Another nostalgia attack. While preparing a set of assignment questions on Frankenstein I happened to check the gmail archive and guess what I found there– a soft copy of a seminar paper presented by Shreya Prabhu Jindal (who was my batchmate at Stephen’s, also a co-class representative, and now a promising author) on the same novel sometime around in the last term of our BA final year. That was five years back. As much as her work makes me nostalgic, it also invokes a sense of loss and lament at the gap between an academic culture and pedagogy that nurtured us and an academic practice that we now confront at the moment. In those five years a lot has changed. That was a time when the “annual” mode was the order of the day with its three neat sub-divisions into “terms” based on the seasonal rhythm of autumn, winter and spring. We all miss those bygone autumn and winter breaks!
That was a time when we could spend months on a sonnet, where we could “itemize” (as the late professor Dr Ashish Roy would often call it) each and every imagery/metaphor in Neruda’s poems to blend a personal saga of love with a political narrative of identity. That was the time when the reading and teaching was done leisurely and yet it was close, critical, insightful and thought provoking. That was a time when several drafts had to be approved before the final submission. And that was a also a time when an emotional bond was formed during the undergrad seminar sessions where the paper presenters found support in the assuring gestures, curious questions, responses and smiles and even in moments of conspiratorial silence (in the sense – you are not to ask me difficult questions !) That was a time when pedagogy and the classroom was an immensely emotional, celebratory yet cerebral space.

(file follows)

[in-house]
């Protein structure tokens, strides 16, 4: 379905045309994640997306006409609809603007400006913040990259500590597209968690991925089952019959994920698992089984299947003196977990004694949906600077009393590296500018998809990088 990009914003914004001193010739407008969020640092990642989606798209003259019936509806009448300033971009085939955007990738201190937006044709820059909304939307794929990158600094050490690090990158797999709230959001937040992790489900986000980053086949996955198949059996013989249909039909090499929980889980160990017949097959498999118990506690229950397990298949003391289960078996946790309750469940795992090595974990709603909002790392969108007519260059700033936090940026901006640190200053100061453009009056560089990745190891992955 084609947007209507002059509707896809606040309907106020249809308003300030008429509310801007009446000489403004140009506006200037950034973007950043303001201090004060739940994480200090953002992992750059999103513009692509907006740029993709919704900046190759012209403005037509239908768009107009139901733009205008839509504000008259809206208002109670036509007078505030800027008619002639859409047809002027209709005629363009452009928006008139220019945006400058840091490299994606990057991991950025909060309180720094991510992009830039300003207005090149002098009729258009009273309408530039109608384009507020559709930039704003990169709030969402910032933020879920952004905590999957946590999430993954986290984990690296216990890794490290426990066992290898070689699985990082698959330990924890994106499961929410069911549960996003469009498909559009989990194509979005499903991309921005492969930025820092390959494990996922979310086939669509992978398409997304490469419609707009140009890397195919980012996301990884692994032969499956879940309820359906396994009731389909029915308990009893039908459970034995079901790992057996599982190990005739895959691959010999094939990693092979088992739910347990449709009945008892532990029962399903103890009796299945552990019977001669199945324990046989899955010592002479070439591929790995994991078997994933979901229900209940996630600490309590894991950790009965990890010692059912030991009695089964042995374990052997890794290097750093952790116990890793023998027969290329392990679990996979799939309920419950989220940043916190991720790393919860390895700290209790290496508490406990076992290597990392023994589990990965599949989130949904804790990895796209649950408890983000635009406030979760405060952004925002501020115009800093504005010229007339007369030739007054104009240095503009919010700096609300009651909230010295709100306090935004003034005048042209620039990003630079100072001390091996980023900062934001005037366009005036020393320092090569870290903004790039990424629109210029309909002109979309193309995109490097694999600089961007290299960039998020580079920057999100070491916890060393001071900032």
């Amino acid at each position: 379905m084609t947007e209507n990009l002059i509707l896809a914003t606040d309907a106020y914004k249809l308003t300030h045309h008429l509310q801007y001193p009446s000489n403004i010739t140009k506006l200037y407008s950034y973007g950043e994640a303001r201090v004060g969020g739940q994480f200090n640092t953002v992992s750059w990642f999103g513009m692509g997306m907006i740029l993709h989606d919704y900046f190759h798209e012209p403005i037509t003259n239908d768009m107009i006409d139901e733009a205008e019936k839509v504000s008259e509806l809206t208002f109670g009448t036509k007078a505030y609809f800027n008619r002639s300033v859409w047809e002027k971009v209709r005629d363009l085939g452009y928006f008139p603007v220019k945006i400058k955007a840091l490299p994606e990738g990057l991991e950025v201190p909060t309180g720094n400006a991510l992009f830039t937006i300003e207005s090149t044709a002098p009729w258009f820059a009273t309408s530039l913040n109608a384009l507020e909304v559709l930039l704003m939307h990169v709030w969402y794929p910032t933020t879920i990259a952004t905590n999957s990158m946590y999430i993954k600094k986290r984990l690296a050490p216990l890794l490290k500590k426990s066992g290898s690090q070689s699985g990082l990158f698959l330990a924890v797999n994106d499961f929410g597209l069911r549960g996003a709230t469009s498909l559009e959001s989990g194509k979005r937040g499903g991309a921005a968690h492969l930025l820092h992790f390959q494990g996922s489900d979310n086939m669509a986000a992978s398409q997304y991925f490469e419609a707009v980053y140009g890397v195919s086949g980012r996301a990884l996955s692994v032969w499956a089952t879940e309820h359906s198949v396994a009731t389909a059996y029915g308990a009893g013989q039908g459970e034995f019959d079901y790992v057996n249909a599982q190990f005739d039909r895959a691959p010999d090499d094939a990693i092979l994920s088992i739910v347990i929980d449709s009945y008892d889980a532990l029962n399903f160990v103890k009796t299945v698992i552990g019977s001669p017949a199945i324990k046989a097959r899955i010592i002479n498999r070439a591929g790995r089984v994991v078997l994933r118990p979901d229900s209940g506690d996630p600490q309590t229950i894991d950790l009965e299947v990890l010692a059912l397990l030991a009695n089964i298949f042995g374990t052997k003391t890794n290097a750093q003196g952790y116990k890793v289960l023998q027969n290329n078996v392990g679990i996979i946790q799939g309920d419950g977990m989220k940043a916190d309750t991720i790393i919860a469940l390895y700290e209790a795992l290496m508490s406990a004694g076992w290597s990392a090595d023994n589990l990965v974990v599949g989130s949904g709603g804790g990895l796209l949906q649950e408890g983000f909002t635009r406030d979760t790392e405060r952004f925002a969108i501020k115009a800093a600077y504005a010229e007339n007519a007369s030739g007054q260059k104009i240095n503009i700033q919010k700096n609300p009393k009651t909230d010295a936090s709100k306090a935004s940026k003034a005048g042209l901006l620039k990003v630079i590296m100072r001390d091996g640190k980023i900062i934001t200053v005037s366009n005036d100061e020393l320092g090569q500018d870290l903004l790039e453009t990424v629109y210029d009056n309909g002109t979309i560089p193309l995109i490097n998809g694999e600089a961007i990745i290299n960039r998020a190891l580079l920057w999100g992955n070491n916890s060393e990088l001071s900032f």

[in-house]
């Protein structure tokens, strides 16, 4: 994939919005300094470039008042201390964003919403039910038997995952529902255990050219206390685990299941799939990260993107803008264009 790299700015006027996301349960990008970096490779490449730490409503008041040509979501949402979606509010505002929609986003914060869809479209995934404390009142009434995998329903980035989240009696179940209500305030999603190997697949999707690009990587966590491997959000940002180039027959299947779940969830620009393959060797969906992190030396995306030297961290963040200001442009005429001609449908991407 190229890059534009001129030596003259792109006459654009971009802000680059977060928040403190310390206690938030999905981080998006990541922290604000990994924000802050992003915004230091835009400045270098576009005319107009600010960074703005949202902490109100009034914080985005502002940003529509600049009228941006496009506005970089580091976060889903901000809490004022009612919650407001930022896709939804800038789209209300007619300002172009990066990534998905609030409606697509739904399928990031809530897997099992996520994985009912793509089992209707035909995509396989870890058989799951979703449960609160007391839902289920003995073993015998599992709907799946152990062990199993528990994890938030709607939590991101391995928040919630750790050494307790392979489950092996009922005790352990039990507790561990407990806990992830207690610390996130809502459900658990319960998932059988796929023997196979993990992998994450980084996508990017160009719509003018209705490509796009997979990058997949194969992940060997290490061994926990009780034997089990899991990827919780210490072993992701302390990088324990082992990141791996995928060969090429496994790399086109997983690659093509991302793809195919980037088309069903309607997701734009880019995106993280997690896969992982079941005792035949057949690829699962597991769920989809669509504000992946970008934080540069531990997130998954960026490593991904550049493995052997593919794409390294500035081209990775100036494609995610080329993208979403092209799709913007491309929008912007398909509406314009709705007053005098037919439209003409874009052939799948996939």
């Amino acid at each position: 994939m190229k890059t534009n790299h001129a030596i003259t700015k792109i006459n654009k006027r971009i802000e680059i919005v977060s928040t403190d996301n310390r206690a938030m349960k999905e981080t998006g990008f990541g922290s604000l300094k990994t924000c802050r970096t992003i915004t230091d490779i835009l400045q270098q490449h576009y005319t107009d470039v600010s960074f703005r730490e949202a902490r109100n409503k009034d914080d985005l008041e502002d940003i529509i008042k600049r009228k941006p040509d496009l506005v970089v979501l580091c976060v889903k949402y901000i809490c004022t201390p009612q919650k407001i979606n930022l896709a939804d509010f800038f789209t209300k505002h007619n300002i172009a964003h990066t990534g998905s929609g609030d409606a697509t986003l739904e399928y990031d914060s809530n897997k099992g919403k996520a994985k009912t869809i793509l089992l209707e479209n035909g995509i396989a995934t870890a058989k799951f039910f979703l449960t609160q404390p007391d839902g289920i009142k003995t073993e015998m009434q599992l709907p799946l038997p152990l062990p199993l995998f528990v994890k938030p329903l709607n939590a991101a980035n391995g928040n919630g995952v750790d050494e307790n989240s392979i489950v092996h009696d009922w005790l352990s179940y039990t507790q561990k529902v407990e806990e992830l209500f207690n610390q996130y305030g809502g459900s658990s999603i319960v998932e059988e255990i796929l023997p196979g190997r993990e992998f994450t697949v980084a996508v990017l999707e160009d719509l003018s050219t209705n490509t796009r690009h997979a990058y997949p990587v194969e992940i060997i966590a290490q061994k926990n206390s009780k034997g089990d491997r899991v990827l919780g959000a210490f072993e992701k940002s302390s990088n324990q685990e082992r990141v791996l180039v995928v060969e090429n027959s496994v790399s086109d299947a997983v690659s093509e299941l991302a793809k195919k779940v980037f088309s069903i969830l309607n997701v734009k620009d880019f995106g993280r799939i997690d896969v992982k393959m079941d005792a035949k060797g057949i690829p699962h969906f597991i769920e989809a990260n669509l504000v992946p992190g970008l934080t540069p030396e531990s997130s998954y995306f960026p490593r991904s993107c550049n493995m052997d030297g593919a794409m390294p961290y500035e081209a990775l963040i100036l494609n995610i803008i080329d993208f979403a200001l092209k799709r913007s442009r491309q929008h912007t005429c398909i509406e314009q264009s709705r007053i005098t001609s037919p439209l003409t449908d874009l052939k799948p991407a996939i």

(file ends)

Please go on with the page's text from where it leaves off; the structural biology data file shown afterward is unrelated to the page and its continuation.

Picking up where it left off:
And slowly things changed. “Semester” became the new word of the changing epoch. Elaborate discussions were transformed into a mechanical process of “structuring” a text, the Odyssean journey was cut short, the Woolfian moments of illumination were reduced to three months, “godot” arrived in the form of two- semester exams, students found Joycean epiphany in the “scores”.
What are we looking forward to? Marquezian years of solitude. To look back in time and to be removed out of one’s time. Nostalgia is a tale of loss-ness, even as it claims to compensate that loss. But thanks Shreya, for offering me (and for a lot of us I believe) a hope and an urge to resist the changing times, for making us “look back in anger” and also look back in beauty !
A snapshot of one of my old college assignment !